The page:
Local History with Monica McGill – The Camac played a central part from early Celtic Christian times
According to the Ordnance Survey, the River Camac rises in the Mount Seskin woodlands (north-west of Brittas), and then meanders through the countryside until it enters the River Liffey under Heuston Station. “Camac” is said to derive from the Irish word for “wandering”.
The Camac’s tributaries include the Brittas River as well as the following streams: the Coolmine/Coalmine, Boherboy, Brownsbarn, Fettercairn, Robinhood, Gallanstown, Blackditch, Galblack and Walkinstown. Some of the tributaries share their names with the areas through which they flow, and all form the Camac Catchment Area.
The Brittas river flows into the Camac for a short distance before it becomes the lake of the same name. Meanwhile, the Camac skirts along the east side of the lake. After exiting the lake, the Brittas re-joins the Camac, and together they flow under the Blessington Road (N81).
Our river has experienced both natural and man-made environments down the years, some beneficial, some not – depending on your viewpoint. Approximately 7km of the river is culverted underground through large pipes, but sometimes it runs above ground as it does beside the County Council offices in Clondalkin village.
Usually, the Camac flows innocently along, but seeing it after rain hints at its possible force and effects on Clondalkin.
For instance, in 2021, exceptionally heavy rain engorged the Camac and resulted in serious flooding in the surrounding area. It caused many householders to be concerned. (See Maurice Garvey’s article in The Echo, 22.1.2021 at https://www.echo.ie/concerns-raised-over-flooding-issues-close-to-housing-estates/)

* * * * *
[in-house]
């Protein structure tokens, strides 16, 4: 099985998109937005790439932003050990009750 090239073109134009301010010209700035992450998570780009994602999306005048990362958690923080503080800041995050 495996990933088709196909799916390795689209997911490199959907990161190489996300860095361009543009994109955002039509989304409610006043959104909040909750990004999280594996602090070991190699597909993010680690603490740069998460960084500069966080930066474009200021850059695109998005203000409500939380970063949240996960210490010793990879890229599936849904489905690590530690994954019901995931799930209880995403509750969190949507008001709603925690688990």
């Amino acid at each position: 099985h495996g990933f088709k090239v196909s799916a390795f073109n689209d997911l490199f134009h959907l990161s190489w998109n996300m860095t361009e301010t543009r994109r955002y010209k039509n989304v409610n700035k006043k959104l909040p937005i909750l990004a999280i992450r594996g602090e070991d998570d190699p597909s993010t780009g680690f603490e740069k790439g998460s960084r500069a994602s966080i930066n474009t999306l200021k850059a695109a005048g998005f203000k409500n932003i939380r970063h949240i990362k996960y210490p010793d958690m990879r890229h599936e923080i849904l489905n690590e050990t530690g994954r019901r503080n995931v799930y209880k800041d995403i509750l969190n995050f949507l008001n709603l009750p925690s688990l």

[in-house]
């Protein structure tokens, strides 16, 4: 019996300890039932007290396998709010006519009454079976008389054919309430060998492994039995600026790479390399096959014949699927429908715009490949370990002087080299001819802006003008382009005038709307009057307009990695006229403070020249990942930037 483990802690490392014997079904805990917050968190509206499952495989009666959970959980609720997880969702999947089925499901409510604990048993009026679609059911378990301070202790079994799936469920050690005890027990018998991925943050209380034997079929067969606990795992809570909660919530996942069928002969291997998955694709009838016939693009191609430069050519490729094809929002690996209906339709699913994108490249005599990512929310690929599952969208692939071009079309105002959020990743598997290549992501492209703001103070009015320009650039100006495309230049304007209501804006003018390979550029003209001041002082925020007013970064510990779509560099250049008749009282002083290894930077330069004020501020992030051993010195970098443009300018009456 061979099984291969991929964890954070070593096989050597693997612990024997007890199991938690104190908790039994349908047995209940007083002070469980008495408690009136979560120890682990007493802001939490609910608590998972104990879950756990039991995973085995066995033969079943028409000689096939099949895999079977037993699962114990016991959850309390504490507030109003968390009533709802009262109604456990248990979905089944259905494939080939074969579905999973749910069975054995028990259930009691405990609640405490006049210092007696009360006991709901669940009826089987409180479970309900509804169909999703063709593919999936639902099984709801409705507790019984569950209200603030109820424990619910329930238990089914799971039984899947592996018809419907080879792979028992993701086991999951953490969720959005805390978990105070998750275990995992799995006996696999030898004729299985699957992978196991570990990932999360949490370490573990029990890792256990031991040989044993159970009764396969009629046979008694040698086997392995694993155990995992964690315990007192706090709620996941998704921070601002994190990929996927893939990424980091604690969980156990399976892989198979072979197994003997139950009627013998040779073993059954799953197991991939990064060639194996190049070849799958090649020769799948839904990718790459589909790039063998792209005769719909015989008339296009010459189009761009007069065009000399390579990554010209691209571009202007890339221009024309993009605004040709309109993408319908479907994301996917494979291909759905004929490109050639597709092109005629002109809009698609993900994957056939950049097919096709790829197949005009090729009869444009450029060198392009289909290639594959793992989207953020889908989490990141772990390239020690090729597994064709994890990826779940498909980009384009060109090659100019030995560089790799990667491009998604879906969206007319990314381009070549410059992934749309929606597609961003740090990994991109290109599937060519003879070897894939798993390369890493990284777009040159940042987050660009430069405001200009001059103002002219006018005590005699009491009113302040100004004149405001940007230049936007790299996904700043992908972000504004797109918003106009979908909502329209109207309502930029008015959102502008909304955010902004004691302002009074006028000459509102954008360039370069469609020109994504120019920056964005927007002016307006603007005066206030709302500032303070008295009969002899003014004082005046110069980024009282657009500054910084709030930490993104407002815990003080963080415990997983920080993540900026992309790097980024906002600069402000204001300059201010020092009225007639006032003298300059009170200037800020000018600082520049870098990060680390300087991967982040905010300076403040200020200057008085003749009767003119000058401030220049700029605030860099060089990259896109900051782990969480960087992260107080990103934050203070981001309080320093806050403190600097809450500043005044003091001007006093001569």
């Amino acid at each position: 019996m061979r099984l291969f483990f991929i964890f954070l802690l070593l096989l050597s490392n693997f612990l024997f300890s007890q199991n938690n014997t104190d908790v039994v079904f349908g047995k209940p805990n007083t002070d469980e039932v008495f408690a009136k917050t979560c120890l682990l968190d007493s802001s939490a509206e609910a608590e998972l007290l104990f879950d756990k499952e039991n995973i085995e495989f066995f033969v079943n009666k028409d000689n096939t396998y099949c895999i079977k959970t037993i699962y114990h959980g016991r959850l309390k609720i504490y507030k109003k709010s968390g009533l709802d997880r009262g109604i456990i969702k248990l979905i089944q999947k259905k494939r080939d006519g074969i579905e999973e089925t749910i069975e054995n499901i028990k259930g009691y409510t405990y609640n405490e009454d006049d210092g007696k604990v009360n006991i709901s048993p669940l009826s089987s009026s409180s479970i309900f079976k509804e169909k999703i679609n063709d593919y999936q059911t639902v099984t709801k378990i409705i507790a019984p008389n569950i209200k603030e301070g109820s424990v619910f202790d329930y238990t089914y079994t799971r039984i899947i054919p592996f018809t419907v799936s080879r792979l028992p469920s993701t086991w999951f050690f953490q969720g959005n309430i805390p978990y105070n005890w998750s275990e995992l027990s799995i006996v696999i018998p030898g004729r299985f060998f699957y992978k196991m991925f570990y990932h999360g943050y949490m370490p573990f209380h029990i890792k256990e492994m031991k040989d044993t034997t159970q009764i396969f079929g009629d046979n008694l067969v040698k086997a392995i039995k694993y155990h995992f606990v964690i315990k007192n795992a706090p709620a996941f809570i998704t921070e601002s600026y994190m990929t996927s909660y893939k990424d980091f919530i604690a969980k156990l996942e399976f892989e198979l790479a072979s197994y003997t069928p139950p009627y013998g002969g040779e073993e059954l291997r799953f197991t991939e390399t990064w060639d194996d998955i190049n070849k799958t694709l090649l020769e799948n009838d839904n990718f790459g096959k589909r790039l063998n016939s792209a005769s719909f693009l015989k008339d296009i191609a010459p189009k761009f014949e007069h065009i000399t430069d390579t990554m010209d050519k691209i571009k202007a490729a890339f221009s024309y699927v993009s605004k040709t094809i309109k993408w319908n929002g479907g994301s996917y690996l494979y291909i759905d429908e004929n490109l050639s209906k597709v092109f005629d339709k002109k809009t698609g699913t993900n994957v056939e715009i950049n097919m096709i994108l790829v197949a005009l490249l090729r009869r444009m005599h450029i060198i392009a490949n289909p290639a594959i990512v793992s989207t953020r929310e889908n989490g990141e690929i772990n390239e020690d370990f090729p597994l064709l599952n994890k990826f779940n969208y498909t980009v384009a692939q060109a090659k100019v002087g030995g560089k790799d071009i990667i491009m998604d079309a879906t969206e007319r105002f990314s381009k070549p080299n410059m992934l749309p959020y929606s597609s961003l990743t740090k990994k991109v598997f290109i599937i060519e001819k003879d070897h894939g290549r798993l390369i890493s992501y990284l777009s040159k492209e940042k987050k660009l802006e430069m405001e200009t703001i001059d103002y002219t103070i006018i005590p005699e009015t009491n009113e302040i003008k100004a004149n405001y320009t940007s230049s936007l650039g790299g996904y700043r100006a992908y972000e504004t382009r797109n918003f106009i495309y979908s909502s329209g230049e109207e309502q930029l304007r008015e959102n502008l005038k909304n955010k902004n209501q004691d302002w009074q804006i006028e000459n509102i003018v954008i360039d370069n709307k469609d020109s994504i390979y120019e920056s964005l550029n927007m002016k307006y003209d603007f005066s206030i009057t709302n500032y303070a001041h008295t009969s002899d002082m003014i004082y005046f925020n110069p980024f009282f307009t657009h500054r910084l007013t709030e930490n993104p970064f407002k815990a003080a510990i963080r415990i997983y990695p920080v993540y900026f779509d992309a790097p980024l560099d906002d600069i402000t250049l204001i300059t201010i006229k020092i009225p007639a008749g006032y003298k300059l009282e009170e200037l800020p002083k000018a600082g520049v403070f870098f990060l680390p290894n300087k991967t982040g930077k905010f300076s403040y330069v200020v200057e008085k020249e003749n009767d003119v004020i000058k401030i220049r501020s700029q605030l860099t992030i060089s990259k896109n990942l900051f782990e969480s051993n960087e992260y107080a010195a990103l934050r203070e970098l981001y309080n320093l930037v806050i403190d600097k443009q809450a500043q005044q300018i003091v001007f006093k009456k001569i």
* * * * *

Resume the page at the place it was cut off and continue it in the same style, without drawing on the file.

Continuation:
Using Camac waters, man-made ponds have been created in Corkagh Park to help alleviate local flooding. South Dublin County Council in conjunction with other authorities are examining proposals for a River Camac Flood Alleviation Scheme. Information is online at https://www.camacfas.ie/
In early Celtic Christian times, the Camac was central to Clondalkin becoming a settlement and then a village. It’s also the reason for much of our early and modern industrial history.
Long before AD 630 when he died, St Crónán Mochua founded his monastery in Clondalkin village near the Camac. Typically, three concentric, circular, man-made ramparts and deep ditches (fosses) enclosed such a monastery.
The ramparts were made high enough to protect the monastery from unfriendly encroachment and they marked out the central area of the monastic lands.
A modern roadmap shows that some Clondalkin roadways still follow part of the inner circle of our early monastery. Some of the modern houses on Orchard Road are on rising land many metres above the level of the roadway. They were built on the remains of the inner fosse.
“The Ramparts” is an almost-forgotten name for today’s “Biodiversity Garden”, a narrow strip of land between the local County Council offices and the Camac.
The old name suggests that here the fosse was located so that the river flowed along the inward side of the boundary.